Travis Scott will invest millions of dollars in Project HEAL, a new, multi-layered initiative focusing on education, mental health, and event safety. Tuesday’s announcement comes just over four months after ten people died following a deadly crowd surge at the rapper’s Astroworld festival in Houston, TX on November 5th.

Project HEAL has four main components: a scholarship fund for students at Historically Black Colleges and Universities (HBCUs), an expansion of the Cactus Jack Youth Design Center, funding of mental health services, and the creation of the U.S. Conference of Mayors Task Force of Event Safety and a technological product solution for event safety. Scott was previously engaged in several of these initiatives, including the Waymon Webster HBCU College Fund and Cactus Jack Design Center, but Project HEAL sees a significant increase in both the scope of involvement and level of investment in the causes for the high-profile performer.

“While it’s easy for corporations and institutions to stay in the shadows, I feel as a leader in my community, I need to step up in times of need,” Scott wrote in an Instagram post announcing the project. “My team and I created Project HEAL to take much needed action towards supporting real solutions that make all events the safest spaces they can possibly be. I will always honor the victims of the Astroworld tragedy who remain in my heart forever.”

This will mark the second year that Scott has sponsored the Waymon Webster scholarship. Named after his grandfather, who was a professor at Prairie View A&M University, the fund will award $10,000 to 100 seniors at HBCUs in need of financial support for their final spring semester. According to the Project HEAL website, this represents a tenfold increase from last year’s scholarship fund.

Scott initially opened the Catcus Jack Youth Design Center, operated by his 501(c)(3) non-profit Cactus Jack Foundation, on November 4th, 2021, the day before the Astroworld tragedy. Located in his native Houston, the 60,000 square-foot, multi-purpose center connects high-school students with resources and education in design, fashion, music, art, and technology. With this new investment, the center’s programs will open to low-resource communities across the country via an online partnership with an HBCU.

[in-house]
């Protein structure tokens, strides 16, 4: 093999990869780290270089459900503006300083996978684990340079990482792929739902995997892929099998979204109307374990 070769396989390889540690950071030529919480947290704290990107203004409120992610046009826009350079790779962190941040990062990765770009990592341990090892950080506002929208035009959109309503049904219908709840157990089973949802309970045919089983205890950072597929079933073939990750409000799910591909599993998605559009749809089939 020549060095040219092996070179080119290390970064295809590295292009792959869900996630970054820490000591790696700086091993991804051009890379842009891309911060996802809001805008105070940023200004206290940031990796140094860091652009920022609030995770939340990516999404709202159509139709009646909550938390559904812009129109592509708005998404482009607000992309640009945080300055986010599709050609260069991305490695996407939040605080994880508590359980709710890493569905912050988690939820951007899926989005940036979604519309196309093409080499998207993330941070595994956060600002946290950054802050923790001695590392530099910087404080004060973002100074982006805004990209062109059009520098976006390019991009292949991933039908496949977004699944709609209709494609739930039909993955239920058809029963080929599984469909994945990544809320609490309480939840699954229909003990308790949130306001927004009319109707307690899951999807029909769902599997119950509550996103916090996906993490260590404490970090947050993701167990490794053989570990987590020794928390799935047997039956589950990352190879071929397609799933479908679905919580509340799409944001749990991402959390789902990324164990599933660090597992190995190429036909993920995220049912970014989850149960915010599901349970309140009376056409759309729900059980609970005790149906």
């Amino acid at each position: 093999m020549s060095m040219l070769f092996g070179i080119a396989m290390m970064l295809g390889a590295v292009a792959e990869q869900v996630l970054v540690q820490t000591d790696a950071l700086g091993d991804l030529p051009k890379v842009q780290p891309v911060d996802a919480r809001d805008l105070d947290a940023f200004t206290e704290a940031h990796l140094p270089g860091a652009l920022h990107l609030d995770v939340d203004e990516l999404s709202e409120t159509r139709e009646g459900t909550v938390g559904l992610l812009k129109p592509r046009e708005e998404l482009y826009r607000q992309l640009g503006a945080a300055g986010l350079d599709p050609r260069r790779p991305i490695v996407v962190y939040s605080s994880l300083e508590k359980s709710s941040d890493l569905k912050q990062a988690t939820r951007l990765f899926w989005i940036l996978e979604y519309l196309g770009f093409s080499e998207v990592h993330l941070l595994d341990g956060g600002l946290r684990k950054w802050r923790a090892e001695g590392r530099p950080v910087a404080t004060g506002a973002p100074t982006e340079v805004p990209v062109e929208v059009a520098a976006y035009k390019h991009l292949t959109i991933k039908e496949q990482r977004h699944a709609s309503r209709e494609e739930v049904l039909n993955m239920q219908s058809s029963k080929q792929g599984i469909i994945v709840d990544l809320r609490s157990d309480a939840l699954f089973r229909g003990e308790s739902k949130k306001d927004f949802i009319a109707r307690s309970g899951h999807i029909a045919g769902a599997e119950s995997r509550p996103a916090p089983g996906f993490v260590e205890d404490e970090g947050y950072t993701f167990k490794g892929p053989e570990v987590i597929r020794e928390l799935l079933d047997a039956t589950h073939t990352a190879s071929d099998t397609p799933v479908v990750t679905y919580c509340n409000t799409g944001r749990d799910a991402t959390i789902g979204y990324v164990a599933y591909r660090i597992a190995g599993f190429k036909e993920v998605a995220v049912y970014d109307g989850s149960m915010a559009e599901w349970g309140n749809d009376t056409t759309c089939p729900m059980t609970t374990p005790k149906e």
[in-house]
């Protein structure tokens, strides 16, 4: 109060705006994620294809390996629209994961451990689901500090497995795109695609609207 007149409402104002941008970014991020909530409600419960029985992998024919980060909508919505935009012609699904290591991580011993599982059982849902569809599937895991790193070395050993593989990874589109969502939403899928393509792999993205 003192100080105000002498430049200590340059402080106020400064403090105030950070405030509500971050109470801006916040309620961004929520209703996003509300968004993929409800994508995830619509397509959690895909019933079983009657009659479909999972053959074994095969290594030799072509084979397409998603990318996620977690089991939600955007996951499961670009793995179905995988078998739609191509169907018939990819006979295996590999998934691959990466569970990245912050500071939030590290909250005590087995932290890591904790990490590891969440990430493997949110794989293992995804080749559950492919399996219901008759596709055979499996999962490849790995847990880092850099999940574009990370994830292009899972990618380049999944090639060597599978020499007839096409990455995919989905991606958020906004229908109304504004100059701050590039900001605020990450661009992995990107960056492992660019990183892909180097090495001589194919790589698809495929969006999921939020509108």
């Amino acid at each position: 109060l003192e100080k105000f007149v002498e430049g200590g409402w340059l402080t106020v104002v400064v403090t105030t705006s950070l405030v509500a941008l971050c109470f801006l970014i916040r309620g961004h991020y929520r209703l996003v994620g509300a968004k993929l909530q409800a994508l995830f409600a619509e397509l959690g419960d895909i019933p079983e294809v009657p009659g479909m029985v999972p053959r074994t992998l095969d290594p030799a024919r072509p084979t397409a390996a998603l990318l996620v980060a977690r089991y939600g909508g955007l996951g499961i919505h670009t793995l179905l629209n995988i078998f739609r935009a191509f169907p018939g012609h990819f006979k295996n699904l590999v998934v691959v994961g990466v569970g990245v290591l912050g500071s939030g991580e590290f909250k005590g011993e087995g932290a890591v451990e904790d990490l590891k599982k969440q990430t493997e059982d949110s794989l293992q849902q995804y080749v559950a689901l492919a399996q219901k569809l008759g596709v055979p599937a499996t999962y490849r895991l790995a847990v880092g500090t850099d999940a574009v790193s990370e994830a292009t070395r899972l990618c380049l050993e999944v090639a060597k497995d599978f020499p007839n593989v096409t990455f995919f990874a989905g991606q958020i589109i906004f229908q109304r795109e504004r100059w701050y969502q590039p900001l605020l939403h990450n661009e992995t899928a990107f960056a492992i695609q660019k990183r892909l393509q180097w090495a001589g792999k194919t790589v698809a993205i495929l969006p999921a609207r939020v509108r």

“Giving back and creating opportunities for the youth is something I’ve always done and will continue to do as long as I have the chance,” Scott continued on Instagram. “This program will be a catalyst to real change and I can’t wait to introduce the rest of the technology and ideas we’ve been working on. See you all so soon[.]”

Project HEAL also promises to address “the country’s skyrocketing mental health crisis” with a dedicated call center and online channel connecting young people with licensed professionals, including counselors and social workers. The project’s resources will also be made available to area schools to identify children in need of assistance and connect them with the proper support. Heading the initiative is Dr. Janice Beal, who recently developed an interconnected system of mental health services for the Houston Independent School District during the COVID-19 pandemic.

Finally, Scott will organize the first-ever U.S. Conference of Mayors Task Force of Event Safety. This consortium will include representatives from government, public safety, emergency response, health care, event management, music, and technology. Together, they will compile a comprehensive plan to address event safety at future mass gatherings, publicly presenting these recommendations and delivering them to “every Mayor of every town and city which hosts large-scale events.” Scott will also invest heavily in developing new technologies to address these same safety issues imposed by large-scale events.

In the months following the deadly Astroworld crowd surge, hundreds of lawsuits were filed against Scott and the festival’s promoter, Live Nation, among others. Earlier this month, a class-action suit representing nearly 400 victims entered a Houston courtroom where Judge Kristen Hawkins issued a gag order so the case can be “tried in the courtroom and not on social media.”

Meanwhile, a congressional House Oversight and Reform Committee in late December delivered a letter to Live Nation CEO Michael Rapino seeking answers to how the Astroworld tragedy unfolded, how event staff reacted in real-time, and what plans were in place to prevent it. The committee had originally given the world’s leading concert promoter until January 7th to respond, with a hearing to take place on the 12th. According to a Variety report from January 7th, the committee granted Live Nation an extension as it provides information.


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